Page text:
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Hyperspectral payload

Spectral Response

Mark IV fleet hyperspectral payloads have a camera system which captures images with around 25m GSD and a swath width up to 145 km covering the wavelength ranges between 483 nm and 831 nm.

Below we can see differences in the spectral signature when compared with our multispectral imagery over the same area.


Imagery are captured in visible and near-infrared bands. In total, each capture consist of 32 bands:

  • 483 nm (blue), 489 nm, 497 nm, 504 nm, 511 nm, 518 nm, 526 nm, 533 nm (green), 541 nm, 549 nm, 557 nm, 565 nm, 573 nm, 581 nm, 589 nm, 598 nm, 607 nm, 615 nm (red), 690 nm, 700 nm, 710 nm, 720 nm, 730 nm, 741 nm, 752 nm, 762 nm, 773 nm, 785 nm, 796 nm, 807 nm, 819 nm, 831 nm

Spatial Resolution

Satellogic's hyperspectral imagery products have a medium spatial resolution natively across all spectral bands. Images are captured with 25 meters native resolution at nadir for all spectral bands. Satellogic applies proprietary algorithms to enhance images on all bands providing considerable advantages in terms of pixel-level radiometry.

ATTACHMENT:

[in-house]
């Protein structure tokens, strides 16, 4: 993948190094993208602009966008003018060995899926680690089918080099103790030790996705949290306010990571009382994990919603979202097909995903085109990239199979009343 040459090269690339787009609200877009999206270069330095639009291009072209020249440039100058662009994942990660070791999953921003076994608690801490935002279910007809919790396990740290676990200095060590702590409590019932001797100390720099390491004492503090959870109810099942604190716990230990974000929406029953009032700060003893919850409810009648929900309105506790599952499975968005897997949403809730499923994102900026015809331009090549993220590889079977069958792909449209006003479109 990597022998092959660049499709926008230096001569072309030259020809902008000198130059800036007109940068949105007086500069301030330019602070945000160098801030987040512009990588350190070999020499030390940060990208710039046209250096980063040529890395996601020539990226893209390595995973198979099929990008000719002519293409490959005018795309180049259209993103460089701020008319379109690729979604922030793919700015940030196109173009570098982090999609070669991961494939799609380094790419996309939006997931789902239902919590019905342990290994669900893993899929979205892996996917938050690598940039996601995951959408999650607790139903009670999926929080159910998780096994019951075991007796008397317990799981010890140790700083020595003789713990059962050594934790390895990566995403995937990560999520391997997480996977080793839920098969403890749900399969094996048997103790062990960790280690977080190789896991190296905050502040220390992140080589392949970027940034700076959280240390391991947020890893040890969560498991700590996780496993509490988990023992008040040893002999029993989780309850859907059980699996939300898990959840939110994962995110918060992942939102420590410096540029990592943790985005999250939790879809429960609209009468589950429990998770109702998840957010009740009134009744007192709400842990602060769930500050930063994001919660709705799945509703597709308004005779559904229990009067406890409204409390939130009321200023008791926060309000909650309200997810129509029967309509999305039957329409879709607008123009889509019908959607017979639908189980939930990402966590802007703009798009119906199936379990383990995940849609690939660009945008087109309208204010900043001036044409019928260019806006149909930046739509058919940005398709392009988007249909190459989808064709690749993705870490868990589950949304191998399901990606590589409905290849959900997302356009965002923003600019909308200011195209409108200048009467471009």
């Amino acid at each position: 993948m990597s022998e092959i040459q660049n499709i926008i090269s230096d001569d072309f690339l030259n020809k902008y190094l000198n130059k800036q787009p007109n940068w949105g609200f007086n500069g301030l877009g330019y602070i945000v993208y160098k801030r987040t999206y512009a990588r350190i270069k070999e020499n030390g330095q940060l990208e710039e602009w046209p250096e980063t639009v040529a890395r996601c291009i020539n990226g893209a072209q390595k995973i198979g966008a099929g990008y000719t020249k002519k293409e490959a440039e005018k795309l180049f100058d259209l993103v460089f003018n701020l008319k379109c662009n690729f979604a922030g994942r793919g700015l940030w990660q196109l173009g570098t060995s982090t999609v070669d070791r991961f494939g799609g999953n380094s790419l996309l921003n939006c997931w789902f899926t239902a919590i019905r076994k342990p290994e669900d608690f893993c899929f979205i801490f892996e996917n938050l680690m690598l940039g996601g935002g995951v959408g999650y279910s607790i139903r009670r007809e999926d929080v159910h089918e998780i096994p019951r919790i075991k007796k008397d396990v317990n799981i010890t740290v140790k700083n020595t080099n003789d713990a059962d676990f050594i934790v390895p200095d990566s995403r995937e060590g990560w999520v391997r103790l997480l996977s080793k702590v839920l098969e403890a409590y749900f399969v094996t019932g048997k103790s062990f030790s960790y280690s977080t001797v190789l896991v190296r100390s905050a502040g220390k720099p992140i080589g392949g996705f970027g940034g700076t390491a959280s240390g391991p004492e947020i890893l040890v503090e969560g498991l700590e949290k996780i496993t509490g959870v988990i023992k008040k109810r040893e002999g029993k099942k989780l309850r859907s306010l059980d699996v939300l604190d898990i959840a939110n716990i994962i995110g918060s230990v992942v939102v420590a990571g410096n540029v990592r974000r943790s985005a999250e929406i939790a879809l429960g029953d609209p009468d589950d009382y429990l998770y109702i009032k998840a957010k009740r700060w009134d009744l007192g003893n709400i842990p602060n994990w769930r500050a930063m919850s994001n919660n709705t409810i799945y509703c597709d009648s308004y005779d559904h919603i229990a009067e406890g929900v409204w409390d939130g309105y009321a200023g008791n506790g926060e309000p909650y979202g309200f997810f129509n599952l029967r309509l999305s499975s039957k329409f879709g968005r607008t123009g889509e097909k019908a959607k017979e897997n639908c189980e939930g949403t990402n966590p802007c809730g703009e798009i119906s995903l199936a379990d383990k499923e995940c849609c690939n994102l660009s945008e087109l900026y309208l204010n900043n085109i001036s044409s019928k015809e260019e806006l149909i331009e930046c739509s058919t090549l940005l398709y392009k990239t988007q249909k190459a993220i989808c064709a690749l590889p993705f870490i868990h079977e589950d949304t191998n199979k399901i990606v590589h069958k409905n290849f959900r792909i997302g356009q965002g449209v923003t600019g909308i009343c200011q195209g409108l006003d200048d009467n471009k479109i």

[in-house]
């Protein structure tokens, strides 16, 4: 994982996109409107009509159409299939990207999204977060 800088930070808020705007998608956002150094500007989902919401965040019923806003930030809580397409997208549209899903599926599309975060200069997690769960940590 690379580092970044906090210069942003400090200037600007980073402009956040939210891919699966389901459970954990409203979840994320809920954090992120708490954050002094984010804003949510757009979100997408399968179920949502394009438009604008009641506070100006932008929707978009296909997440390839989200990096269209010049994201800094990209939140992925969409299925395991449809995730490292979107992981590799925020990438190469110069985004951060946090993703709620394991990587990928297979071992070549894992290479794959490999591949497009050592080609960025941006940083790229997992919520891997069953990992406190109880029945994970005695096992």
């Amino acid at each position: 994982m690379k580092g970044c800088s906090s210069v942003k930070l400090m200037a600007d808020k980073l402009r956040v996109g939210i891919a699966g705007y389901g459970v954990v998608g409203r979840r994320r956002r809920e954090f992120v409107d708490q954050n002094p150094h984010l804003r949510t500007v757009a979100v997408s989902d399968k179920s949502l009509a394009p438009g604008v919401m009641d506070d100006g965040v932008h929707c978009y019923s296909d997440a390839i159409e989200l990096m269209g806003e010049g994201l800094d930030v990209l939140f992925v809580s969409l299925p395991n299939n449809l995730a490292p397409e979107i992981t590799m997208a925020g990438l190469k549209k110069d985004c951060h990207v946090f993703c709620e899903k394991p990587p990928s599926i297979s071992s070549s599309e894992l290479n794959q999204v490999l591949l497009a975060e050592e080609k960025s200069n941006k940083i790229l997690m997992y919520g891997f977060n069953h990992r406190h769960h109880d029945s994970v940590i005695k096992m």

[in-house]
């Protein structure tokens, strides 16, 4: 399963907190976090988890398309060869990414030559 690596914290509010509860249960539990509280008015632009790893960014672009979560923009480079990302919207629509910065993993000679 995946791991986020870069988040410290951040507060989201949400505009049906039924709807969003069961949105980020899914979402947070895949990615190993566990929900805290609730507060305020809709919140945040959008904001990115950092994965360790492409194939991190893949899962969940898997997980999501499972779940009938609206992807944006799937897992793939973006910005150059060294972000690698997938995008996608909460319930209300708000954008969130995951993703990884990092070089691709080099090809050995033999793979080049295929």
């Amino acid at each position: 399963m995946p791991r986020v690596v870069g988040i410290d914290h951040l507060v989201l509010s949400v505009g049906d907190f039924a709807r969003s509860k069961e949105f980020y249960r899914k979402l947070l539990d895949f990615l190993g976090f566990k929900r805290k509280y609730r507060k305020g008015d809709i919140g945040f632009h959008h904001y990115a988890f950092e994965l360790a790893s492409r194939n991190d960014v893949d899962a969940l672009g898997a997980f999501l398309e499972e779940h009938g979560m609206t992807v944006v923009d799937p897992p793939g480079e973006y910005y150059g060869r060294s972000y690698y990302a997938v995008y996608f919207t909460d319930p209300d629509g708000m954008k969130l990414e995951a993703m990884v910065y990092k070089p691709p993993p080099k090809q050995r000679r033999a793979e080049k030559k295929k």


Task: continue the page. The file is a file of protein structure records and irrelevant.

Radiometric Calibration

Satellogic imagery’s radiometric accuracy is attained through a combination of lab measurements and on-orbit vicarious calibrations. Satellogic performs on orbit calibration based on processing data retrieved from crossovers with a well calibrated source. The main target used for vicarious campaigns is El Borma, Algeria.

By using calibration data retrieved from these two methods, raw data values as collected by the sensor (DNs) are converted to Top of Atmosphere (TOA) Reflectance to produce images that are free from sensor and top of atmosphere distortions.

Last update: 2024-02-19